Will Boys Scouts Get the Equality Badge?

Desiree Dylong


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The Boys Scouts of America (BSA) has been a part of the American tradition since the organization was founded in 1910. Generations have been impacted by this youth organization that is modeled to help build character. Currently, the BSA has been gaining media attention since it may remove its long standing ban on homosexual members.

An internal memorandum from 1991 on bsa-discrimination.org, which has the BSA’s position statement on homosexuality states, “We believe that homosexual conduct is inconsistent with the requirements in the Scout Oath that a Scout be morally straight and in the Scout Law that a Scout be clean in word and deed, and that homosexuals do not provide a desirable role model for Scouts. Because of these beliefs, the Boy Scouts of America does not accept homosexuals as members or as leaders, whether in volunteer or professional capacities.”

On June 28, 2000, the Supreme Court case Boy Scouts of America et al. v. Dale protected the right to exclude members whose values went against the mission of the organization. Through this decision, the BSA was allowed to exclude homosexual members.

Now the BSA is considering dropping their policy against gay members. According to an article from NBCnews.com, a BSA official stated of the possible change in policy, “We’re a grassroots organization. This is a response to what’s happening at the local level.”

One individual who sparked this change in policy is Ohio native Jennifer Tyrell. Tyrell, who was her son’s Tiger Cub den leader, led her troop through acts of community service such as volunteering at soup kitchens and helping their community. She remained den leader, until April 2012, when she was notified that her position was being taken away because she was a lesbian.

Tyrell has since started an online petition and currently has more than 330,000 supporters.  An article posted on local Ohio News website, WTOV9.com, quoted Tyrell saying “I like to think that my petition kind of ignited a fire under people and so this kind of thing happens all the time but now people are more willing to stand up and say we’re not going to stand for it.”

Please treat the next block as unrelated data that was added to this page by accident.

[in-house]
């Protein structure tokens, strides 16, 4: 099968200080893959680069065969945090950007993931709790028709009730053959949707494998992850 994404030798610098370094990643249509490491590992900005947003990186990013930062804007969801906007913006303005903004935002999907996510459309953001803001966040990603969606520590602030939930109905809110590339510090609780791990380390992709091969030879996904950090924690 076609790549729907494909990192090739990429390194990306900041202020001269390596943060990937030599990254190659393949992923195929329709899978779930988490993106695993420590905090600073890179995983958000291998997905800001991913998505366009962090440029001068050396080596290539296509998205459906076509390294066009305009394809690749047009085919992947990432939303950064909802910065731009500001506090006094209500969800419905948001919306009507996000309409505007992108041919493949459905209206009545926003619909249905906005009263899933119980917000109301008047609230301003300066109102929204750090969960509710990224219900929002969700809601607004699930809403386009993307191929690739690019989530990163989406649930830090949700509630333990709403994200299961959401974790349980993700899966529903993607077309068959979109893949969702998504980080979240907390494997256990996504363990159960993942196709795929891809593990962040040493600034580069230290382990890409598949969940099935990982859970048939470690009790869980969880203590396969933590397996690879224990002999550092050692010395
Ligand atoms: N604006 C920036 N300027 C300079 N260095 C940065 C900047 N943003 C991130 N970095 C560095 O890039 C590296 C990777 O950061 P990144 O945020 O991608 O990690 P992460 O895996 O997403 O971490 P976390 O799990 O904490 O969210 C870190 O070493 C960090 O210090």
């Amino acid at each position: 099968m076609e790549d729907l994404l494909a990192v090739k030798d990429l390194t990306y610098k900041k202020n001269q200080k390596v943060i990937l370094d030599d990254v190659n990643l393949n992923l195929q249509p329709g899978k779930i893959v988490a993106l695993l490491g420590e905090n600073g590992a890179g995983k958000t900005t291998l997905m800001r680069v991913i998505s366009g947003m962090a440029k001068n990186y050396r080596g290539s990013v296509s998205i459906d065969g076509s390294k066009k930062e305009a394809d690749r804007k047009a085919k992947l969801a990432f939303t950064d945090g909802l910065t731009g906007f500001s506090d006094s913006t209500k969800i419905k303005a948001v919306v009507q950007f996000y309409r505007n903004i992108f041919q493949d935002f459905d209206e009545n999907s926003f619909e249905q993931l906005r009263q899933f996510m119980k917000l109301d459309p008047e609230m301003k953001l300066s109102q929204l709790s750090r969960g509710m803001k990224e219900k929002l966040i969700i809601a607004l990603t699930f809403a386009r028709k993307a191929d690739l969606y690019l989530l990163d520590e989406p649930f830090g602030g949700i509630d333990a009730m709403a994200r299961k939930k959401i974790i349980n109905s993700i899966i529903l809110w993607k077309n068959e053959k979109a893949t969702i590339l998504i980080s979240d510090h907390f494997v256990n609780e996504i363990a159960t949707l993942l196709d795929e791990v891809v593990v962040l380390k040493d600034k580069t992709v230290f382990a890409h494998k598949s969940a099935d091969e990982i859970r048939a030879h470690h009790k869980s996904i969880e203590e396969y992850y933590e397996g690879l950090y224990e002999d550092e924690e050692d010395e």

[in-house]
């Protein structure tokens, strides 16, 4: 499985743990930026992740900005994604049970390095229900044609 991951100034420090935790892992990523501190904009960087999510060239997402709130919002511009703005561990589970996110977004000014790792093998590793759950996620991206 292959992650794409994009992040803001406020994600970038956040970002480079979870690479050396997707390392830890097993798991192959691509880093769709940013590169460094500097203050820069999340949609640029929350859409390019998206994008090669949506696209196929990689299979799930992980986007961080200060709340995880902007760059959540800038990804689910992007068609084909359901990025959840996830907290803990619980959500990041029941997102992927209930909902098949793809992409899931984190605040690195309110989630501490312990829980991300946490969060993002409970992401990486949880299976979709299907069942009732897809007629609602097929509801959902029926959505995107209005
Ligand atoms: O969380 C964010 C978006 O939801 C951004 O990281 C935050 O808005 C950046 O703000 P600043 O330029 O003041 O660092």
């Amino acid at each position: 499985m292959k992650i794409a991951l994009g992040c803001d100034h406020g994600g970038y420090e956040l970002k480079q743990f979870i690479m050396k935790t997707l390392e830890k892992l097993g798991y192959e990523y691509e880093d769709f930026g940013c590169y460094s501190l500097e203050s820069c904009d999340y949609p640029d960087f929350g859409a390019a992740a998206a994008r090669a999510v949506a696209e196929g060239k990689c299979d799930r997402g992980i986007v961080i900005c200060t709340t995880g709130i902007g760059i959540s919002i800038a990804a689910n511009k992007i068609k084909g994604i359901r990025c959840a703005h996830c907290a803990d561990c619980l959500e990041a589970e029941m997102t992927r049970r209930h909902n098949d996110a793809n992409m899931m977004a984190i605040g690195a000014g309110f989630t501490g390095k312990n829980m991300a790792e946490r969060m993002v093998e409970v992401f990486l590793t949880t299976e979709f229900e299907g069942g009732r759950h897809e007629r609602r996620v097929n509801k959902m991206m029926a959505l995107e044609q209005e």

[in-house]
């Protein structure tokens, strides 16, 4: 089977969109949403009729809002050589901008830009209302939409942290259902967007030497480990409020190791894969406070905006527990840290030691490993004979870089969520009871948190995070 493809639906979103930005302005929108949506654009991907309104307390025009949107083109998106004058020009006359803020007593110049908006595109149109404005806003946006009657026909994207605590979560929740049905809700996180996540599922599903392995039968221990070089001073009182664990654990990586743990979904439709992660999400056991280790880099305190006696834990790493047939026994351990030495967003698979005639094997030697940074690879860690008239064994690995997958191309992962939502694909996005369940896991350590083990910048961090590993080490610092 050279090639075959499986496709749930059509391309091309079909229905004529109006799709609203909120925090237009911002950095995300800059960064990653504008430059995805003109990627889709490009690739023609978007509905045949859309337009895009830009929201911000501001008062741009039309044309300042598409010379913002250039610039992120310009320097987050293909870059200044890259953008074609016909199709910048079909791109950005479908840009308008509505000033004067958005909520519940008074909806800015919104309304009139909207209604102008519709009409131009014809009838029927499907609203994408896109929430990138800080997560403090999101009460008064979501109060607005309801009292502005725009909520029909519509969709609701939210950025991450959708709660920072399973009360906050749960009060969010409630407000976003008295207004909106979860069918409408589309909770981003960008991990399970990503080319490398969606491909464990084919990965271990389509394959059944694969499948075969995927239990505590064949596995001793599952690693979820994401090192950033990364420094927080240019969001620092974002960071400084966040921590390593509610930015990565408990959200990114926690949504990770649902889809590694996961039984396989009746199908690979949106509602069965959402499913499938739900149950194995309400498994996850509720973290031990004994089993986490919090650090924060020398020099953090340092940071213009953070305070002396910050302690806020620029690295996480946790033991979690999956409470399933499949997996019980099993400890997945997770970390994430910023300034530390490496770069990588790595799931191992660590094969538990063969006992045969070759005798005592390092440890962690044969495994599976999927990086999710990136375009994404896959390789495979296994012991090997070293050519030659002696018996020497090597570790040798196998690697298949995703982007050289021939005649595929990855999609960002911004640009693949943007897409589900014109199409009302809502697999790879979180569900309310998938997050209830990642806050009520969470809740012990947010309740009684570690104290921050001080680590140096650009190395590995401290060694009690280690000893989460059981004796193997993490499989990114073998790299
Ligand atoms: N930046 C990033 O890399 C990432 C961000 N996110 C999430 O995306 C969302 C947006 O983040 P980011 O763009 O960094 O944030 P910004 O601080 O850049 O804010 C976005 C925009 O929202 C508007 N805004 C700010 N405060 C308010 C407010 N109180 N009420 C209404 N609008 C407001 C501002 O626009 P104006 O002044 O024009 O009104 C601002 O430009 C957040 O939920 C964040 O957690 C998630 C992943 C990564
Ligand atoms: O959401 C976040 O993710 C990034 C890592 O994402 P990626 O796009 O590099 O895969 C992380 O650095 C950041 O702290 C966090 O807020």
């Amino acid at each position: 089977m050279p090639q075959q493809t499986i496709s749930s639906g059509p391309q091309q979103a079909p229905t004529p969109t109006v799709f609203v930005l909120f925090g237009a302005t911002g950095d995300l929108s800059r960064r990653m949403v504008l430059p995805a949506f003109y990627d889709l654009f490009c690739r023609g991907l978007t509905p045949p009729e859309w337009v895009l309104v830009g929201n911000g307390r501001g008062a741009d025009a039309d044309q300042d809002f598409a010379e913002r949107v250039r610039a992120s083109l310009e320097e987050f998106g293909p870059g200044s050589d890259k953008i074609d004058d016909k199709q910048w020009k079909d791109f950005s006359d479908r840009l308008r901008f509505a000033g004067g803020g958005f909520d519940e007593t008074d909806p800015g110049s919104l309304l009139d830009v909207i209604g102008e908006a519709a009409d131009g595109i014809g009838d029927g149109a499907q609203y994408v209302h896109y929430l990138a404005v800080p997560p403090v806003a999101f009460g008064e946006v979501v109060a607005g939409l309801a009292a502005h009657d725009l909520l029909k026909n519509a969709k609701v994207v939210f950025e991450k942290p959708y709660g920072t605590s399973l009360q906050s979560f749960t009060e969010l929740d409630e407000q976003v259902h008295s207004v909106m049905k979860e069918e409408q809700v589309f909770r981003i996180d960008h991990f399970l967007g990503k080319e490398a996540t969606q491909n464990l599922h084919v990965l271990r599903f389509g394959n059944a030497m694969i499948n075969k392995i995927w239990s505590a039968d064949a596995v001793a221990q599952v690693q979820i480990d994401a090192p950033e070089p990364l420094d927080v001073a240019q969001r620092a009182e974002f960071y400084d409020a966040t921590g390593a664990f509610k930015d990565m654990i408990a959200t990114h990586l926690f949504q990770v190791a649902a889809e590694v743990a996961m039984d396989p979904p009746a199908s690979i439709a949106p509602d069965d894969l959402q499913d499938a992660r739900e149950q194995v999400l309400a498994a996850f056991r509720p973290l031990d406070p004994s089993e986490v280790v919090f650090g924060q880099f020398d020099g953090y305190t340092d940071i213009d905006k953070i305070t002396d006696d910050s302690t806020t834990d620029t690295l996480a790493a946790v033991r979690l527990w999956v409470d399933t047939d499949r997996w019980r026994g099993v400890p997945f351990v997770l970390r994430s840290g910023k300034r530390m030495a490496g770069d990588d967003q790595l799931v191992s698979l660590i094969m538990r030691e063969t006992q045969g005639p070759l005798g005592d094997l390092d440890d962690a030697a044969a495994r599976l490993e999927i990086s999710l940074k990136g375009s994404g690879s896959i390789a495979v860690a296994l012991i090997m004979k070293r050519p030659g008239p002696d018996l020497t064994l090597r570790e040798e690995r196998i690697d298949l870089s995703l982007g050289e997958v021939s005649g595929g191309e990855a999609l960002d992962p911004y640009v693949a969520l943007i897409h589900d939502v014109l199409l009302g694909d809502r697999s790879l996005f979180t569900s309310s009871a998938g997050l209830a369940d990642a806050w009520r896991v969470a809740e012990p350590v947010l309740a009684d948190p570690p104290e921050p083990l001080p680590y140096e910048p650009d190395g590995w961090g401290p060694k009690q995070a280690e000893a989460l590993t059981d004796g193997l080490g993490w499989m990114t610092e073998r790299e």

It’s not just Tyrell who is fighting against the BSA policy; corporate companies have also shown their disapproval. An article on NBCnews.com states, “About 50 local United Way groups and several corporations and charities have concluded that the ban violates their non-discrimination requirements and have ceased providing financial aid to the Boy Scouts.”

Despite those advocating for change, many individuals are strictly against the idea of letting homosexual members participate. A user on debate.org argued that because the BSA is a private organization and was founded on Christian ideals, it would be inappropriate to impose a change in their position on homosexuality.

Since the BSA is such a long standing American organization, this issue remains controversial and divided depending on an individual’s values and beliefs. However, it’s hard to deny the impact that a character building organization like the scouts has on an individual. Adam Chelmecki, who achieved the highest rank in BSA as an Eagle Scout from Troop 49 in St. Charles, Illinois, said that his time with the scouts taught him leadership. Being an Eagle Scout also allowed him to help his community. When talking of the possible change in policy with the BSA, Chelmecki said that being more open towards all kinds of individuals would be a positive thing.

A decision on this policy change can be expected in the coming weeks. For now, all sides involved can only wait.